Monday, July 14, 2014

Snowpiercer Review

Snowpiercer Review

Remember the year 2013? Do you remember all the great science fiction we were blessed with last year? Do you remember “Oblivion,” “Elysium,” “Europa Report,” “Pacific Rim,” among others? Last year was a great year for science fiction and I think 2014 might end up being another good year for the genre. After “Dawn of the Planet of the Apes” over the weekend, I thought that was priceless science fiction, and “Snowpiercer” is yet another unbelievable science fiction film.

“Snowpiercer” maybe a small movie, but it is rich in detail. It is a movie that is both emotionally demanding and visually stunning. It features twists and turns that never feel cheated, never feel forced and catch the audience off guard. I will admit that the story is a bit confusing in the beginning, but “Snowpiercer” is smart, confident and stylish in a way I haven’t seen in quite awhile. All of this is brought to life by a convincing, diverse ensemble of actors who make us believe in the world they create and believe in the characters they play. This is what science fiction was always about; it challenges your brain while also challenging your ability to obtain powerful images. “Snowpiercer” has the power to do that in spades.

In 2014, several nations release a chemical into the air in order to preserve the Earth from global warming. What actually happens is they speed up another Ice Age for Earth, which results in the deaths of nearly every human being on the planet. The survivors inhabit a massive train called the “Snowpiercer” which is powered by perpetual-motion engines and travels on a global spanning track. A class system is created with the rich and powerful inhabiting the front of the train and the poor inhabiting the back of the train. Much like all science fiction, the two class systems do not get along very well. The film picks up in 2031, where Curtis Everett (Chris Evans) is planning a rebellion with Gilliam (John Hurt) and several of the poor inhabitants of the train. Despite several rebellions already attempted and failed, Curtis is determined to lead his people against the elite and bring a new life to the train. He breaks out somebody who knows designs of the train whom was imprisoned, named Namoong (Song Kang-ho) and his gal pal Yona (Go Ah-sung) and together, they help Curtis toward his glorious revolution.

The entire movie is an adrenaline-fueled push to the front of the train and of course there are some crazy situations that lay before the rebels. There are some night-vision guards who wield hatchets; there is a crazy teacher with a machine gun, and a creepy Frenchman who never seems to die. Director Bong Joon-ho makes very good use of incredible action in the film, and even though much of the combat is close quarters (nearly the entire film takes place on the massive train.), there is uniqueness to the way Joon-ho shoots the action. “Snowpiercer” is a gritty, sometimes woozy science fiction film, but Bong Joon-ho creates thrilling iconography throughout much of the movie. There are not too many scenes with special effects, but the scenes that do feature CGI are well utilized here.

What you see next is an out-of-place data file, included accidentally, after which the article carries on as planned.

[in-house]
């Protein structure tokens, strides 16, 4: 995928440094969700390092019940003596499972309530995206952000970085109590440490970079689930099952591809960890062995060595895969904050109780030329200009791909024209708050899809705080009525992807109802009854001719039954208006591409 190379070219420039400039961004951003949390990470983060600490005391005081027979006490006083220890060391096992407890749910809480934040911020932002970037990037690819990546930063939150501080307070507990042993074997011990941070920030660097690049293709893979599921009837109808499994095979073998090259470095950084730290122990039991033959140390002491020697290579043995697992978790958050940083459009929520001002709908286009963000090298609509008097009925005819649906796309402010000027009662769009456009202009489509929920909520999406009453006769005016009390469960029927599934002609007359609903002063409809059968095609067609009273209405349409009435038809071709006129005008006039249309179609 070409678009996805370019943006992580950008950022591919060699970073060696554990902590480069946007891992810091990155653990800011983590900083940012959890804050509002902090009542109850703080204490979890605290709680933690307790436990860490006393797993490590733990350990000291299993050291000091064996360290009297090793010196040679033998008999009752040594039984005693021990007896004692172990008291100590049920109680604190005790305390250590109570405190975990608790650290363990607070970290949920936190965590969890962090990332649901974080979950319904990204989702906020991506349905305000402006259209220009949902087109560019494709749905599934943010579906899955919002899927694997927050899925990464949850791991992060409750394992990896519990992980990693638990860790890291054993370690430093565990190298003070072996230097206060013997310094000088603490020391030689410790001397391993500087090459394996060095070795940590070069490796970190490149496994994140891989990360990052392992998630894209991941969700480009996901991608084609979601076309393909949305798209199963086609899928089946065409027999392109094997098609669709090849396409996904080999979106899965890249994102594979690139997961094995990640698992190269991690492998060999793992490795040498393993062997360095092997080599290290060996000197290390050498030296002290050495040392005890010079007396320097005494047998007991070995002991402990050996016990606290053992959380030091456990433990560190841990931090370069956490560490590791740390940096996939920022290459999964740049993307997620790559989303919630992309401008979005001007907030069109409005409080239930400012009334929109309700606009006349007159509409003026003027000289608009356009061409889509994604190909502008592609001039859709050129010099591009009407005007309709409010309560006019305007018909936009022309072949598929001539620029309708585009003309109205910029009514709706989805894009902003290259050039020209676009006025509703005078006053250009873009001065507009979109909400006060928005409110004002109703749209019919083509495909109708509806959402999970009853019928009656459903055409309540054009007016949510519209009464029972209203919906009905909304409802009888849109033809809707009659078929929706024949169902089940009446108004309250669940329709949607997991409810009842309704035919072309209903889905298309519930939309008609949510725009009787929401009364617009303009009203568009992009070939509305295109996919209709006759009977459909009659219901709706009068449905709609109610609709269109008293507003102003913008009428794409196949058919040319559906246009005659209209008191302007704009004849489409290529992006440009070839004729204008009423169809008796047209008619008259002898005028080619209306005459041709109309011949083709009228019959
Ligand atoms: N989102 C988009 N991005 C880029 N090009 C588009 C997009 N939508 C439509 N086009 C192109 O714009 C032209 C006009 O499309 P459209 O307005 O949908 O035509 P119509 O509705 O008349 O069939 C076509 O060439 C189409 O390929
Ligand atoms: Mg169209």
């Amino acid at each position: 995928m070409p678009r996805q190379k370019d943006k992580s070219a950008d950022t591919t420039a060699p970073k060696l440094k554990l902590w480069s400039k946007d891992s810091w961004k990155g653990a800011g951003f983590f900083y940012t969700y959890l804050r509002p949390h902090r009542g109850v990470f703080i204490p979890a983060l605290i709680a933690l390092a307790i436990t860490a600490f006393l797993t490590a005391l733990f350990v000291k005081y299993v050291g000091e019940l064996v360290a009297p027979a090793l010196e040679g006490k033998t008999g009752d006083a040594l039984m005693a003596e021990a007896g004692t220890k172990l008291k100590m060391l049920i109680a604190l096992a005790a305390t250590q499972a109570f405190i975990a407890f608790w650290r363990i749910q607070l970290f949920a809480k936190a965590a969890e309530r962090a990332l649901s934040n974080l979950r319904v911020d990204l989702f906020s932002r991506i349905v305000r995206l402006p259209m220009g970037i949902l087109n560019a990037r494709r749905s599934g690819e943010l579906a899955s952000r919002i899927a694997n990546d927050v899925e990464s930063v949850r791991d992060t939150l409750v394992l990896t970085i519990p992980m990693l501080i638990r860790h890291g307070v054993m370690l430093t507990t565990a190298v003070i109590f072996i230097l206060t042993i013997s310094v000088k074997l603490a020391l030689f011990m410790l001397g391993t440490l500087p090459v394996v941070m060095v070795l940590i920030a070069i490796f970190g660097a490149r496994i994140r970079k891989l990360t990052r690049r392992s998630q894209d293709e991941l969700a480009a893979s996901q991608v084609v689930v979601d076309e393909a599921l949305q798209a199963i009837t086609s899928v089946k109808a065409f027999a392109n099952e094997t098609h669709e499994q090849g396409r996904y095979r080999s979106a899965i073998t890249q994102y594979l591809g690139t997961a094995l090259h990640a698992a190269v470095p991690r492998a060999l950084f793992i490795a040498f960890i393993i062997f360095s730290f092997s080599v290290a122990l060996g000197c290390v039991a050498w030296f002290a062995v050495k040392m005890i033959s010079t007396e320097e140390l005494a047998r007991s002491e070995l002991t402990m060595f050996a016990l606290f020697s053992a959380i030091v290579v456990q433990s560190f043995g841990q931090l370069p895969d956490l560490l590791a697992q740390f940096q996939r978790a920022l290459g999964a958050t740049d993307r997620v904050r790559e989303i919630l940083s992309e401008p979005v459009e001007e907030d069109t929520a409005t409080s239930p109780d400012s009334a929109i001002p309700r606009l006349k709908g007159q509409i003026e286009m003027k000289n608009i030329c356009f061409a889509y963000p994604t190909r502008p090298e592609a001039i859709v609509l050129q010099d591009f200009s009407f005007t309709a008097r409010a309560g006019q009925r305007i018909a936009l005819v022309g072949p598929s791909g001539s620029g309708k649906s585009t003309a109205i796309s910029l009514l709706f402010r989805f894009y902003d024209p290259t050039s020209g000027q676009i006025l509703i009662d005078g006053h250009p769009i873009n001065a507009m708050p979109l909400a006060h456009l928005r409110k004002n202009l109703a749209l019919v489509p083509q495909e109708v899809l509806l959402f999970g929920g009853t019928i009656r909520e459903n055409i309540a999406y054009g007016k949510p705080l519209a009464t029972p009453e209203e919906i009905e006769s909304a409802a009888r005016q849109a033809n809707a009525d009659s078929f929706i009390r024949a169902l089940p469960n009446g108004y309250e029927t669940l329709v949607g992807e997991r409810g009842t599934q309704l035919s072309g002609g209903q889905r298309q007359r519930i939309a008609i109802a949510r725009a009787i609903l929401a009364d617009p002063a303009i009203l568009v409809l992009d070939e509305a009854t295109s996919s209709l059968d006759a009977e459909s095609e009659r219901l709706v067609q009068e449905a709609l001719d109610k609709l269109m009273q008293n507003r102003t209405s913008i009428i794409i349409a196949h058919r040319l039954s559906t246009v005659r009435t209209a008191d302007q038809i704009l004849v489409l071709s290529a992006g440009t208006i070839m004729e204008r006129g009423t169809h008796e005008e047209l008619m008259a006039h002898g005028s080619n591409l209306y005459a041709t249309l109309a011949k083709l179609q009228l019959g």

Much like Channing Tatum, I did not like Chris Evans when I initially started seeing him in movies. I thought he was just another pretty-boy actor who would never amount to anything. Something changed in him when he threw on the red, white and blue to play Captain America for Marvel, and I have been anticipating his presence in films ever since. Evans delivers yet another epic performance. Curtis is a much different hero compared to Captain America, he’s a man willing to get his hands dirty, to sacrifice even his best friends for the greater good. His behavior is not exactly noble in some parts of the movie, but Evans creates an undeniable presence as Curtis.

The rest of the cast is solid, no matter how big or small their roles are. I thought both Song Kang-ho and Go Ah-sung were to major discoveries in this movie, and I hope I can see more of them in the future. Jamie Bell, Octavia Spencer, John Hurt, Ewen Bremner and Ed Harris also appear in the film, and they each give a remarkable performance which only enriches the film. I do love Tilda Swinton as Mason, an evil elitist who ends up helping Curtis’ forces. Swinton has proved that she can be good or bad, and I think she found grand delight in playing a creepy weasel in this movie. I also have to give a shout out to Alison Pill who reunites with Evans from “Scott Pilgrim vs. The World.” She only has one scene but it the most bombastic human performance in the entire movie that I wanted to stand up and applaud. With a movie that is this rich in performances, it is tough to decide who your favorite character is, and it is truly a good problem to have.

While the film is a bit confusing at the beginning, everything gets explained in an orderly fashion by the end of the movie and I think the films twists will be well-worth the journey. I also think the film does a good job of keeping the film moving at a steady pace and it never once feels like a movie that is over two hours. “Snowpiercer” is a huge highlight for the wonderful cast and a bold statement for director Bong Joon-ho, something I think I’ll be thinking about all year long now.


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